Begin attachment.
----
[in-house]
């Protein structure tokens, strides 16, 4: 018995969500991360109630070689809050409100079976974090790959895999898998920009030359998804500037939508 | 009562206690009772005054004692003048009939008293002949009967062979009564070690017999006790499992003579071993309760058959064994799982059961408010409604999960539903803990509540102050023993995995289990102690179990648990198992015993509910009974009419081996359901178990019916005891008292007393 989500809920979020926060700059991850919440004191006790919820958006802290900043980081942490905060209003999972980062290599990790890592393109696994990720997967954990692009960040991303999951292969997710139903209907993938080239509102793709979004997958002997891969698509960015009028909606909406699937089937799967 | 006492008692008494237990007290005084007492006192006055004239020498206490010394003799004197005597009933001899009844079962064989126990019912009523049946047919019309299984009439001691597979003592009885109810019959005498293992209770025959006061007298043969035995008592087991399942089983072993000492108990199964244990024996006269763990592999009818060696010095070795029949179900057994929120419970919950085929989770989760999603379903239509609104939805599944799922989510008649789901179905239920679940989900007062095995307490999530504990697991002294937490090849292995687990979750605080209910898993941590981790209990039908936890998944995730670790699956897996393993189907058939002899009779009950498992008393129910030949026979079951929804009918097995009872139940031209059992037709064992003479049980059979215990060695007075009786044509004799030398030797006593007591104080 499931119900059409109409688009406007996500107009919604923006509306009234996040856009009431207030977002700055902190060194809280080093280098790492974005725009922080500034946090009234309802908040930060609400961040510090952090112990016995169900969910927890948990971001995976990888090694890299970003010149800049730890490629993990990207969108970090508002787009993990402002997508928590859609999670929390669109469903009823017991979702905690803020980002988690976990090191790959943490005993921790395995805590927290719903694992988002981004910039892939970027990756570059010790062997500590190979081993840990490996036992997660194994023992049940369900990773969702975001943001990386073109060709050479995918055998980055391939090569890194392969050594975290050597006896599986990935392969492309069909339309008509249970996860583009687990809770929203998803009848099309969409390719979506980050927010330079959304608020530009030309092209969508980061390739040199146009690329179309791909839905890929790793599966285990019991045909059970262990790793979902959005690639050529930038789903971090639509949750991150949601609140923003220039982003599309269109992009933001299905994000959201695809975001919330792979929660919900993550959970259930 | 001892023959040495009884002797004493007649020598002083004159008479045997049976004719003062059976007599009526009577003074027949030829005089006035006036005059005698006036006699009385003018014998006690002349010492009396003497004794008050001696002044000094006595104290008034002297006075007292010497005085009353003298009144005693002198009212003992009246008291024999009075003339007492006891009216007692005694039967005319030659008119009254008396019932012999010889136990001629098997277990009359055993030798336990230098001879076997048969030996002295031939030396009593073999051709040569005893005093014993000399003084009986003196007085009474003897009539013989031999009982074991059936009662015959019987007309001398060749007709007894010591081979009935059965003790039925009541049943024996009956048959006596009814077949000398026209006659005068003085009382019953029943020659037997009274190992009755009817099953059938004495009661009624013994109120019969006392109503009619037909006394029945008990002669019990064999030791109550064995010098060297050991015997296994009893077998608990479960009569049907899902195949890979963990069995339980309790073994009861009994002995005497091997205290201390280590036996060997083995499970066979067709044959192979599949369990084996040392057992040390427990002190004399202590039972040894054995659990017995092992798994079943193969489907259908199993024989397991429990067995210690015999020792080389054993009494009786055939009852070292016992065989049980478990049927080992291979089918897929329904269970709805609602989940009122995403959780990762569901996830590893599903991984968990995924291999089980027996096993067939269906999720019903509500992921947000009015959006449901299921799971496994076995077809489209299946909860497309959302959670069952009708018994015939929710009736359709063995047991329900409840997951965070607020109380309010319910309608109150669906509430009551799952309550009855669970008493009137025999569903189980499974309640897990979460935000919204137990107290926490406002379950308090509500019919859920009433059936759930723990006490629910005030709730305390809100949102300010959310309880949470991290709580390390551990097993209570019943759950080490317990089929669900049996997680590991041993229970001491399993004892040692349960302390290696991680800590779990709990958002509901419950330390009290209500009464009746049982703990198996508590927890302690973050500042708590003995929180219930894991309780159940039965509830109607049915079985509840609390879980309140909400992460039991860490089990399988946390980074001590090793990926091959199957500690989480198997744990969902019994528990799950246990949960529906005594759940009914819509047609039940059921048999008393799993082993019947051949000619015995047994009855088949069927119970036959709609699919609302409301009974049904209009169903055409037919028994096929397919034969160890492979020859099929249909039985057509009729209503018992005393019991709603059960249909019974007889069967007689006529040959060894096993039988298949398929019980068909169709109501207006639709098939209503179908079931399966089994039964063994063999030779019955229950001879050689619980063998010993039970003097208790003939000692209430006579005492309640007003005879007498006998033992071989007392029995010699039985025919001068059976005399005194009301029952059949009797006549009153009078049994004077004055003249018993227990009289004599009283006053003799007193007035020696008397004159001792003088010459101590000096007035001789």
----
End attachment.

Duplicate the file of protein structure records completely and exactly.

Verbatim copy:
[in-house]
């Protein structure tokens, strides 16, 4: 018995969500991360109630070689809050409100079976974090790959895999898998920009030359998804500037939508 | 009562206690009772005054004692003048009939008293002949009967062979009564070690017999006790499992003579071993309760058959064994799982059961408010409604999960539903803990509540102050023993995995289990102690179990648990198992015993509910009974009419081996359901178990019916005891008292007393 989500809920979020926060700059991850919440004191006790919820958006802290900043980081942490905060209003999972980062290599990790890592393109696994990720997967954990692009960040991303999951292969997710139903209907993938080239509102793709979004997958002997891969698509960015009028909606909406699937089937799967 | 006492008692008494237990007290005084007492006192006055004239020498206490010394003799004197005597009933001899009844079962064989126990019912009523049946047919019309299984009439001691597979003592009885109810019959005498293992209770025959006061007298043969035995008592087991399942089983072993000492108990199964244990024996006269763990592999009818060696010095070795029949179900057994929120419970919950085929989770989760999603379903239509609104939805599944799922989510008649789901179905239920679940989900007062095995307490999530504990697991002294937490090849292995687990979750605080209910898993941590981790209990039908936890998944995730670790699956897996393993189907058939002899009779009950498992008393129910030949026979079951929804009918097995009872139940031209059992037709064992003479049980059979215990060695007075009786044509004799030398030797006593007591104080 499931119900059409109409688009406007996500107009919604923006509306009234996040856009009431207030977002700055902190060194809280080093280098790492974005725009922080500034946090009234309802908040930060609400961040510090952090112990016995169900969910927890948990971001995976990888090694890299970003010149800049730890490629993990990207969108970090508002787009993990402002997508928590859609999670929390669109469903009823017991979702905690803020980002988690976990090191790959943490005993921790395995805590927290719903694992988002981004910039892939970027990756570059010790062997500590190979081993840990490996036992997660194994023992049940369900990773969702975001943001990386073109060709050479995918055998980055391939090569890194392969050594975290050597006896599986990935392969492309069909339309008509249970996860583009687990809770929203998803009848099309969409390719979506980050927010330079959304608020530009030309092209969508980061390739040199146009690329179309791909839905890929790793599966285990019991045909059970262990790793979902959005690639050529930038789903971090639509949750991150949601609140923003220039982003599309269109992009933001299905994000959201695809975001919330792979929660919900993550959970259930 | 001892023959040495009884002797004493007649020598002083004159008479045997049976004719003062059976007599009526009577003074027949030829005089006035006036005059005698006036006699009385003018014998006690002349010492009396003497004794008050001696002044000094006595104290008034002297006075007292010497005085009353003298009144005693002198009212003992009246008291024999009075003339007492006891009216007692005694039967005319030659008119009254008396019932012999010889136990001629098997277990009359055993030798336990230098001879076997048969030996002295031939030396009593073999051709040569005893005093014993000399003084009986003196007085009474003897009539013989031999009982074991059936009662015959019987007309001398060749007709007894010591081979009935059965003790039925009541049943024996009956048959006596009814077949000398026209006659005068003085009382019953029943020659037997009274190992009755009817099953059938004495009661009624013994109120019969006392109503009619037909006394029945008990002669019990064999030791109550064995010098060297050991015997296994009893077998608990479960009569049907899902195949890979963990069995339980309790073994009861009994002995005497091997205290201390280590036996060997083995499970066979067709044959192979599949369990084996040392057992040390427990002190004399202590039972040894054995659990017995092992798994079943193969489907259908199993024989397991429990067995210690015999020792080389054993009494009786055939009852070292016992065989049980478990049927080992291979089918897929329904269970709805609602989940009122995403959780990762569901996830590893599903991984968990995924291999089980027996096993067939269906999720019903509500992921947000009015959006449901299921799971496994076995077809489209299946909860497309959302959670069952009708018994015939929710009736359709063995047991329900409840997951965070607020109380309010319910309608109150669906509430009551799952309550009855669970008493009137025999569903189980499974309640897990979460935000919204137990107290926490406002379950308090509500019919859920009433059936759930723990006490629910005030709730305390809100949102300010959310309880949470991290709580390390551990097993209570019943759950080490317990089929669900049996997680590991041993229970001491399993004892040692349960302390290696991680800590779990709990958002509901419950330390009290209500009464009746049982703990198996508590927890302690973050500042708590003995929180219930894991309780159940039965509830109607049915079985509840609390879980309140909400992460039991860490089990399988946390980074001590090793990926091959199957500690989480198997744990969902019994528990799950246990949960529906005594759940009914819509047609039940059921048999008393799993082993019947051949000619015995047994009855088949069927119970036959709609699919609302409301009974049904209009169903055409037919028994096929397919034969160890492979020859099929249909039985057509009729209503018992005393019991709603059960249909019974007889069967007689006529040959060894096993039988298949398929019980068909169709109501207006639709098939209503179908079931399966089994039964063994063999030779019955229950001879050689619980063998010993039970003097208790003939000692209430006579005492309640007003005879007498006998033992071989007392029995010699039985025919001068059976005399005194009301029952059949009797006549009153009078049994004077004055003249018993227990009289004599009283006053003799007193007035020696008397004159001792003088010459101590000096007035001789």